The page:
A top-down approach in resource management is that which aims to control the use of a particular resource through state structured apparatus that have ultimate control in the decision making process. This power 'trickles down' the different levels of stakeholders leaving those at the bottom with little or no say in the outcome of the particular resource use. This approach was widely used in the colonial periods in places like Africa and Latin America. The main strengths of a top-down approach include:
1. The ability to use resources more wisely avoiding local 'ignorance' in the management of a particular resource
2. The availability of social, economic and political capital in managing a resource and in implementing policy and authority
3. A more holistic vision in the use of resources in terms of the effect the use can have at local, national and international scales
Exclusively top-down approaches in resource management are often seen as having failed to bring about ecological and social sustainable outcomes.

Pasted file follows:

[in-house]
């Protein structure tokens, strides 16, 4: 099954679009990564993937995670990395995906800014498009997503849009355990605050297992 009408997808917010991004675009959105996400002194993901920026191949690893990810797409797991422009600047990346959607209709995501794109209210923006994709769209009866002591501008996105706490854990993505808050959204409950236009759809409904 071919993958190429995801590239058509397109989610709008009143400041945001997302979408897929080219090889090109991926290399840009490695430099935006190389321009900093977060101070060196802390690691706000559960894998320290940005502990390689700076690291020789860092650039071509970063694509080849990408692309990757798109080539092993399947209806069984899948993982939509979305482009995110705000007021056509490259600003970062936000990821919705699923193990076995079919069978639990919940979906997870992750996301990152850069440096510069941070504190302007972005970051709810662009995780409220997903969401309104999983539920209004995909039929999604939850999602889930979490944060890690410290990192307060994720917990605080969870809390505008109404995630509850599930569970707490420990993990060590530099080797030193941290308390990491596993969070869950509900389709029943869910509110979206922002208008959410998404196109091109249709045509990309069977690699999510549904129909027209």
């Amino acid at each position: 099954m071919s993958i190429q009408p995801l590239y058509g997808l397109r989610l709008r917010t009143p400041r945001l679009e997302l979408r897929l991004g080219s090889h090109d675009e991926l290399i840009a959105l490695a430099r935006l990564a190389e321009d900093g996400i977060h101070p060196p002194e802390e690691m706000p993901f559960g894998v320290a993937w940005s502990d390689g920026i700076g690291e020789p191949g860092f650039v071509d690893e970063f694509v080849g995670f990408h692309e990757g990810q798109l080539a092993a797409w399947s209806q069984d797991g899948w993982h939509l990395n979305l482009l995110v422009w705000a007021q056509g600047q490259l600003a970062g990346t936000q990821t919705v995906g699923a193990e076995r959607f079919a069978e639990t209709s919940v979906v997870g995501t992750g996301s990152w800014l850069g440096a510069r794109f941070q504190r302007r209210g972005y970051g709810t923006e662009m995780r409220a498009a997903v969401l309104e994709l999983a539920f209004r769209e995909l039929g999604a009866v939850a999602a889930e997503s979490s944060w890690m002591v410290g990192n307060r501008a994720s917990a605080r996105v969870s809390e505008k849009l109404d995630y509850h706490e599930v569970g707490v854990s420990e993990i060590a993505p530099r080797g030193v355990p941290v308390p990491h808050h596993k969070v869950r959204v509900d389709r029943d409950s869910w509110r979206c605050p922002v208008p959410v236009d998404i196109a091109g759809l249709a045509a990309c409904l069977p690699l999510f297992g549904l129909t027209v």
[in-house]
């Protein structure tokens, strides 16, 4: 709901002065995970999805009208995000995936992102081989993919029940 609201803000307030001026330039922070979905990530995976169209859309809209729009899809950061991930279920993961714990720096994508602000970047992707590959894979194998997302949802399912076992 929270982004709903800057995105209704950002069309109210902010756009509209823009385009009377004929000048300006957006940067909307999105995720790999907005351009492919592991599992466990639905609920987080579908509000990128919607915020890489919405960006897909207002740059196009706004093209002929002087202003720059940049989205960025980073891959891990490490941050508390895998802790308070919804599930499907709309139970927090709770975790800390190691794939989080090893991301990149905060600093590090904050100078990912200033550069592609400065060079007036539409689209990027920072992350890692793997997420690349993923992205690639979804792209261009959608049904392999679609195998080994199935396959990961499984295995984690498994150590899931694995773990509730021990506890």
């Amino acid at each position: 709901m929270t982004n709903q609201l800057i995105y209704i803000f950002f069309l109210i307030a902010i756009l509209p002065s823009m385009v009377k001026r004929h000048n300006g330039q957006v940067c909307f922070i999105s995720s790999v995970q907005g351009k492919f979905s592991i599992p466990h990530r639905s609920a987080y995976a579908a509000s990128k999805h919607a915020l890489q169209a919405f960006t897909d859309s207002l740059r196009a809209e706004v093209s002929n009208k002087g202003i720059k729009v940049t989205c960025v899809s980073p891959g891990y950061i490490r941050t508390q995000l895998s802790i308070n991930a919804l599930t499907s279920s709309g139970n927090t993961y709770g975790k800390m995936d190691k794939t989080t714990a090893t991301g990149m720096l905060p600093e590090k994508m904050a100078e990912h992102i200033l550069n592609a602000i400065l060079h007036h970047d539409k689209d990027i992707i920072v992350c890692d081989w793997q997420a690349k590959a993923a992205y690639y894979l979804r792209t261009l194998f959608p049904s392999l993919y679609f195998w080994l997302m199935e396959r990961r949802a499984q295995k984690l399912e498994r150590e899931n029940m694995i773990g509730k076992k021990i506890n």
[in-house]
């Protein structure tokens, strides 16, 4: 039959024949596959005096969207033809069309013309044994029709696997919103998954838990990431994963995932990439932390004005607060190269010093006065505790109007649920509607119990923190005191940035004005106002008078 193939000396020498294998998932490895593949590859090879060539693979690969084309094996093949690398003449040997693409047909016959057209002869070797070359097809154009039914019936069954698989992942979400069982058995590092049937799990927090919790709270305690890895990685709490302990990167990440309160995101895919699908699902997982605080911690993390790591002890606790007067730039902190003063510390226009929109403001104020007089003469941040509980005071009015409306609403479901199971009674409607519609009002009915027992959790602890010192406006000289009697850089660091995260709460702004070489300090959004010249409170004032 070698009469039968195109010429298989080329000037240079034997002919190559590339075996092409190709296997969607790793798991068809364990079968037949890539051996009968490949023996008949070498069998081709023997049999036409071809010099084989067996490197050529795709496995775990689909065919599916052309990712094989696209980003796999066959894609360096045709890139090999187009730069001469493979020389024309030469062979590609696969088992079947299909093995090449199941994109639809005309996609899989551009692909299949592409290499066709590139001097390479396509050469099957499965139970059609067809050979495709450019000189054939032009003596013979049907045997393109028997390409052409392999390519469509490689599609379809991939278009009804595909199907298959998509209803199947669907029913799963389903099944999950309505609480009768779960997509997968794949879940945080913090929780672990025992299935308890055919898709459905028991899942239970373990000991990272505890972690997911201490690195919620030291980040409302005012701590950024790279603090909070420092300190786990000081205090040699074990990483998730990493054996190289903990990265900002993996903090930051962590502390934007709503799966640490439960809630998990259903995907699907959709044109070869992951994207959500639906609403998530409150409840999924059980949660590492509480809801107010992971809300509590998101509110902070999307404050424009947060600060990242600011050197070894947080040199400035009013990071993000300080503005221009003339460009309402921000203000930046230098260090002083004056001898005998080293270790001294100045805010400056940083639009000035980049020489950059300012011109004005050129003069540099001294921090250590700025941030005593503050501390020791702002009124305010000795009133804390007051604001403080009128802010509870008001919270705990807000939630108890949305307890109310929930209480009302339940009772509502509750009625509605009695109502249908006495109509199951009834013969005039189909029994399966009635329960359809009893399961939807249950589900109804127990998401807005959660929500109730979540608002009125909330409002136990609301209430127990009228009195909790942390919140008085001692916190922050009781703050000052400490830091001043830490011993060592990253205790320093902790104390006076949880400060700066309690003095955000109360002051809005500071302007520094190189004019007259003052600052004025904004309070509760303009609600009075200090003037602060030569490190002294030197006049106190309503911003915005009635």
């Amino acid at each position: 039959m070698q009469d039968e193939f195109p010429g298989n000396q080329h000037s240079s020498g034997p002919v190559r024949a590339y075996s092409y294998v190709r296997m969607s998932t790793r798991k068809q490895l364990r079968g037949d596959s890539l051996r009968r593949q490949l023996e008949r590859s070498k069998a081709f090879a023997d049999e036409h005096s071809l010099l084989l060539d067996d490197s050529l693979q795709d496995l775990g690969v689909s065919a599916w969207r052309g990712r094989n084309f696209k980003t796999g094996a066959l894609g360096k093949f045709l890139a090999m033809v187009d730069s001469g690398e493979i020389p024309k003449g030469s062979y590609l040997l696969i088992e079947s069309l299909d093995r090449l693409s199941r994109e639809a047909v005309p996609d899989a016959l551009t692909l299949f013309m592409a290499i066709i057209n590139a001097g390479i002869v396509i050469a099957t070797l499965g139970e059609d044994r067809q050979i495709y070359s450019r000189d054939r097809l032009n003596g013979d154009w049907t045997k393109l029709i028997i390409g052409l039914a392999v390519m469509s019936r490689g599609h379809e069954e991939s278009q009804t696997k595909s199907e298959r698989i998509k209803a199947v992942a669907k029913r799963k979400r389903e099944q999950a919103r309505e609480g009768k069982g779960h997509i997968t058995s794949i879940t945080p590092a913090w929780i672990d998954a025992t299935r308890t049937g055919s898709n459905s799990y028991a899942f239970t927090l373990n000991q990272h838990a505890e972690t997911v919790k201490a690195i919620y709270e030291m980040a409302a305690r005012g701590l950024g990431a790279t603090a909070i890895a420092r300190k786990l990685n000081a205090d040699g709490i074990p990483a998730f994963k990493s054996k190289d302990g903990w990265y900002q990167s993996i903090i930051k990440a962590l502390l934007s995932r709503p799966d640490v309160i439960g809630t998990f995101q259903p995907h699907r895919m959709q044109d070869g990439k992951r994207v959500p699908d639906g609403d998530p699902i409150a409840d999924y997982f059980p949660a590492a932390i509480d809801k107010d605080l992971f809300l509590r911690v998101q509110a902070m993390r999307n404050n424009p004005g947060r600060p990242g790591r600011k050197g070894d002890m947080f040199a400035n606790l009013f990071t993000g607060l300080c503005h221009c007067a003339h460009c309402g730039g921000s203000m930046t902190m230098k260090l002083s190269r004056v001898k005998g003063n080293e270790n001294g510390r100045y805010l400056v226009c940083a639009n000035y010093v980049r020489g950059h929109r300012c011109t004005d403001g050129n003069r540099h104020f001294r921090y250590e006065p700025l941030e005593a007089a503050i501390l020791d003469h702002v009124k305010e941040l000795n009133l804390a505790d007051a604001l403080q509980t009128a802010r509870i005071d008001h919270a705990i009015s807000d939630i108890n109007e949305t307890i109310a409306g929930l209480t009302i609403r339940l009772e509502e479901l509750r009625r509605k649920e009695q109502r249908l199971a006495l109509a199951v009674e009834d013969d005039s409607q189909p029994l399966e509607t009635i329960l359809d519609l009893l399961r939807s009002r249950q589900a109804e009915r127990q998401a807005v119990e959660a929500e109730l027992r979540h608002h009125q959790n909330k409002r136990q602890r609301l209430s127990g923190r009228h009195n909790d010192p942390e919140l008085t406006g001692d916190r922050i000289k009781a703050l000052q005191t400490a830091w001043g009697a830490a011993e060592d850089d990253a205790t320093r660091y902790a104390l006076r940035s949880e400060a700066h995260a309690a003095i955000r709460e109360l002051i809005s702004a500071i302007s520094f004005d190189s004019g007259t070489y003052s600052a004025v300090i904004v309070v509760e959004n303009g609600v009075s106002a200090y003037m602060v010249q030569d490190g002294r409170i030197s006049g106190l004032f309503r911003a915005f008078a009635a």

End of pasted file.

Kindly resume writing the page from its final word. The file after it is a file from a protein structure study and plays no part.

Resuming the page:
Bottom up approaches are those which those 'principles and practices that argue conservation goals should be pursued by strategies that emphasize the role of local residents in decision-making about natural resources' (Adam & Hulmes in Murphree, 2004: pg. 204). This approach calls for greater decision-making power to those who are directly affected by the use and exploitation of a particular resource (WRI, 2002).
The main strengths of a bottom-up approach include:
1. More autonomy for communities directly affected by the use of a particular resource
2. Use of local knowledge and wisdom for better management practices
3. Control over direct effects of resource use on the local community
4. A micro visualization of resource use
This view has recently become the new paradigm in resource management. However, complete bottom-up approaches have been rejected on...